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What Whiskey Goes With Crickets?

June 2020

I like to taste new foods as well as whiskey.  I’ve found some unconventional ways to experience both; like sipping whiskey during a rainstorm.  Thunderstorms are particularly enjoyable if one can experience the sound, and smell without getting wet … while enjoying a whiskey!  Observing precipitation from the protection of my front stoop in a pouring rain while pouring a dram is one of my favorite experiences.  Sunday night’s storm afforded me that opportunity. 

A steady rain began in the afternoon. The winds were scheduled to arrive later in the evening.  The sound of  rain drowned out all other sounds except for the birds nesting close to my house. It was the perfect time to fire up a Roly Puro and pair some whiskey with an item I picked up at the Savory Gourmet in Lititz, PA - crickets.
 

Whiskey is enhanced by the experiences surrounding consuming it.  People combine whiskey with cheese, chocolate, or almonds.  A special whiskey has even been developed by Dalmore to enjoy with cigars.  But, I’m pretty sure WBSE is the first to publish the combination of whiskey with crickets. I chose the Bacon & Cheese Crickettes from HotLix, in Grover Beach CA  (www.HotLix.com).  They are produced in the USA.  I paired the crickets with American whiskies. 

I warmed up with Michter’s Bourbon.  I chose it specifically as the warmup because bourbon is generally sweeter, not spicy, and familiar.  It’s like stretching before a run or doing a couple of reps with just the bar.  Several sips in, I was ready to add some weight plates.  I fired up the Roly (Puros Indios from Honduras) and let it burn down

about an inch and a half.  My taste buds began to

calibrate to the sweetness of the bourbon and the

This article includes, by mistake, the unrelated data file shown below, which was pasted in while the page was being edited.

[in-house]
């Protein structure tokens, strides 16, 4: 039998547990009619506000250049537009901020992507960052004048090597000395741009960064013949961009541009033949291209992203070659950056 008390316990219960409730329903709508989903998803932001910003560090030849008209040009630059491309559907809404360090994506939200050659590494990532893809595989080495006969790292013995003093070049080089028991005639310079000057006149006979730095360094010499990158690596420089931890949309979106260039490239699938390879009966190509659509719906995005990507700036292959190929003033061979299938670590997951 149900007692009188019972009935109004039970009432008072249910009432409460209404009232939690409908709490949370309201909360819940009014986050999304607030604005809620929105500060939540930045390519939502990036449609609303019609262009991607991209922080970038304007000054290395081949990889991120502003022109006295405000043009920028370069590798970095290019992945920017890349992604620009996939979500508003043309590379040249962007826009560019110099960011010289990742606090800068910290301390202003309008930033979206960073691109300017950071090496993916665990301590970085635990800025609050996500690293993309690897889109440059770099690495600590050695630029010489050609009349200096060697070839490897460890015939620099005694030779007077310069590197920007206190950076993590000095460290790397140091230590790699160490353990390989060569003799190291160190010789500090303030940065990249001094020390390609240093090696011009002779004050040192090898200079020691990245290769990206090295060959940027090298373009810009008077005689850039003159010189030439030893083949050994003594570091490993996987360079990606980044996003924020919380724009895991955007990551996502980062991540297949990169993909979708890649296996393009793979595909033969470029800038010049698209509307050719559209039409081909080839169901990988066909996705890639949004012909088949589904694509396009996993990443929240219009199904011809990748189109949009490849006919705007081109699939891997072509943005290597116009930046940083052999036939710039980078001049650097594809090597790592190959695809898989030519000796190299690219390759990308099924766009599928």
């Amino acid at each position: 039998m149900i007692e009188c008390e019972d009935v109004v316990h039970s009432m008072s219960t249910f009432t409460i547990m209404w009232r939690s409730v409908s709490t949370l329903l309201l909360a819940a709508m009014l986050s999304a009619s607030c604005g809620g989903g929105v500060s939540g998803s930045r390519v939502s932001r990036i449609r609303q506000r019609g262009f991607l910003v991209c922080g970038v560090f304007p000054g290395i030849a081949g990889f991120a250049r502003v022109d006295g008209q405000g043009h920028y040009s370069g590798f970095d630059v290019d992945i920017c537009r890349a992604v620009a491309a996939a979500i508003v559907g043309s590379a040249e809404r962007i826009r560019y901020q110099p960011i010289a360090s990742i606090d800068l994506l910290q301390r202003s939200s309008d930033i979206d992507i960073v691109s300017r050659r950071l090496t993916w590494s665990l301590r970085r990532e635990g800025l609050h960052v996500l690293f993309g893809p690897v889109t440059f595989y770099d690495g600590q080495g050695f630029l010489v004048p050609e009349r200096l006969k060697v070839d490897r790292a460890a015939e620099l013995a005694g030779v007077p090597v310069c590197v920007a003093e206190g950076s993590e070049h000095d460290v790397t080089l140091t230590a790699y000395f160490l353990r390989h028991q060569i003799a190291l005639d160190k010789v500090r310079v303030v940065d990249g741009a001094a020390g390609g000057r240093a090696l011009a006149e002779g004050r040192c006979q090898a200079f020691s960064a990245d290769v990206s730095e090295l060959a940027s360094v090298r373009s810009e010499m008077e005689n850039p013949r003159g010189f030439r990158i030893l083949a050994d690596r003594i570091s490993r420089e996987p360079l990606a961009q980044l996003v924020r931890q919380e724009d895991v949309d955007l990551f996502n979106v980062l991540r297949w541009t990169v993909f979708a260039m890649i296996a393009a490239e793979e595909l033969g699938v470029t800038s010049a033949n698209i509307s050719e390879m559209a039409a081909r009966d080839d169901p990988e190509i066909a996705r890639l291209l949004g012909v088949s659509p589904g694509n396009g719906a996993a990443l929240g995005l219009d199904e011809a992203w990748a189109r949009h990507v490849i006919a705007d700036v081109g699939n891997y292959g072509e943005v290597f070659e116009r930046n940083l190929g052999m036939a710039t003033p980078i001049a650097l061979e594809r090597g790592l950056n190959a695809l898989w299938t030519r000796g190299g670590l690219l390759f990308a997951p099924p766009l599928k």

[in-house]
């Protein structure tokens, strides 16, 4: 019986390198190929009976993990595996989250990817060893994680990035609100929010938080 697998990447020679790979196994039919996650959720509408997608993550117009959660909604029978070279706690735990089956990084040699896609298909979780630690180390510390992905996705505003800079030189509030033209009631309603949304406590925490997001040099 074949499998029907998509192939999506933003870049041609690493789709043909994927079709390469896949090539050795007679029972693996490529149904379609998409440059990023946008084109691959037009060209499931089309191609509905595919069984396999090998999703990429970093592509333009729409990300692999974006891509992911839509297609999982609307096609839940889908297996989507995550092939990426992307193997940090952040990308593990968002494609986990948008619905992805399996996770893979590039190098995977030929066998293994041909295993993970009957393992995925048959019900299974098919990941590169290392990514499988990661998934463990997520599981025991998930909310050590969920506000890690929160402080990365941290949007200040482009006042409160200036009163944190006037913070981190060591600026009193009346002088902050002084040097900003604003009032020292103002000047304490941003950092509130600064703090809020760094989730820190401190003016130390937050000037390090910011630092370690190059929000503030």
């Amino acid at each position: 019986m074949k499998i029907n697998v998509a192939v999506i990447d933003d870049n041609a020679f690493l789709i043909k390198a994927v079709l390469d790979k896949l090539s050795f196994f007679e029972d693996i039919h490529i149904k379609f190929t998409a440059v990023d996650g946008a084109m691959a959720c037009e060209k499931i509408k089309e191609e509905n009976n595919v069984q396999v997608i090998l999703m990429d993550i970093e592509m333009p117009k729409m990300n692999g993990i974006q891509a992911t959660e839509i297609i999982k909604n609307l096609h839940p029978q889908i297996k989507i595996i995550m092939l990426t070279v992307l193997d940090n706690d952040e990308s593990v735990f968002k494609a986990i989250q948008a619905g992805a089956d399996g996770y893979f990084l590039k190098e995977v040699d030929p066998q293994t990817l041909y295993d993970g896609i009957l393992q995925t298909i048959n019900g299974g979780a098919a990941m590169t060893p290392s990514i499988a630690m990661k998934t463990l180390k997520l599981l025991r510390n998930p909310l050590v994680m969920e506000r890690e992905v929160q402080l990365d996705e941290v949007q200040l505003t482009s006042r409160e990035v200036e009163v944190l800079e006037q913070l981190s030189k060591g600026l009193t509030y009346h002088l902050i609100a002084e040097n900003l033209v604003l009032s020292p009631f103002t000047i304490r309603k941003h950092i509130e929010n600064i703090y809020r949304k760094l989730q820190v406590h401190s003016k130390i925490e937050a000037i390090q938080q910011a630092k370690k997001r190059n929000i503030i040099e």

earthy, mellow taste of Sumatra wrapper on the

cigar. I was ready for the first mouthful of crickets

and whiskey! The crickets may have been a little past

prime.  I had opened the package about 2 weeks prior

and they were starting to dry out. The first one I chose was missing a drumstick.  I took a big mouthful of bourbon… the cheesy, salty bacon taste of crickets and the barrel sweetness of the bourbon were a nice compliment.  The most amazing part was the finish.  They finished together.  The synergy of flavors lasted past the swallow.  The sweet cheese bacon whiskey flavor swirled and lingered like the steady patter of gentle rain falling throughout the afternoon.

I smoked a couple more inches of the Roly as I prepared for the rye.   I had just completed the pour and positioned more crickets on my tongue when a pair of noisy, drenched, robins showed up.  They perched on my brick mailbox appearing upset and confused.  It may have been a continuation of an earlier argument, the fact that I was dry while they were soaked or contempt for the fact that I was enjoying what here-to-fore had been their fare.  Their boisterous protestations continued for a few minutes as I mixed the crickets in my mouth with a big gulp of Sazerac Rye. 

 

 

 

 

 

 

 

 

 

 

 

 

 

There was a difference!  The cheese flavor came out way more than the bacon flavor.  The mouth feel of the rye was creamier, heavier on my tongue.  The spice and pepper seemed to alter the character of the cricket.  I didn’t notice the crunchiness of the exoskeleton as much when balanced with the more viscous texture of the rye.  The pair of robins peered as if perplexed as I prepared my next pour.

The final pairing was with a wheat whiskey.  I had experimented with Bernheim Original Kentucky Straight Wheat Whiskey before.  It is a whiskey that uses soft winter wheat in place of other grains.  But how would it go with crickets?  This time it was the grain that seemed to benefit.  I’m not a fan of wheated whiskies, preferring the sweetness of corn or barley.  Lacking the creaminess of the rye, the taste of the whiskey brought me back to chewing grain as a boy, harvesting wheat in my grandmother’s fields.  My father showed me how to separate the wheat from the chaff and chew it until it obtained the same consistency as rubbery chewing gum.  It was a yeasty, doughy, grain flavor that dominated this combination.  Just to confirm, I went back to the rye.

Darkness was falling as the winds picked up.  It required more motivation than I could muster to remain out in the rain on the front porch and I was starting to get wet.  The robins were gone.  Their argument was settled or they accepted they would have to settle for worms.  I smoked the Roly to a nub and called it a night.  It was no surprise the peppery rye went best with the bacon and cheese crickets, but my experience made me wonder...  

Is there a cricket recipe that pairs with an Islay whisky?

Cheers, Murray

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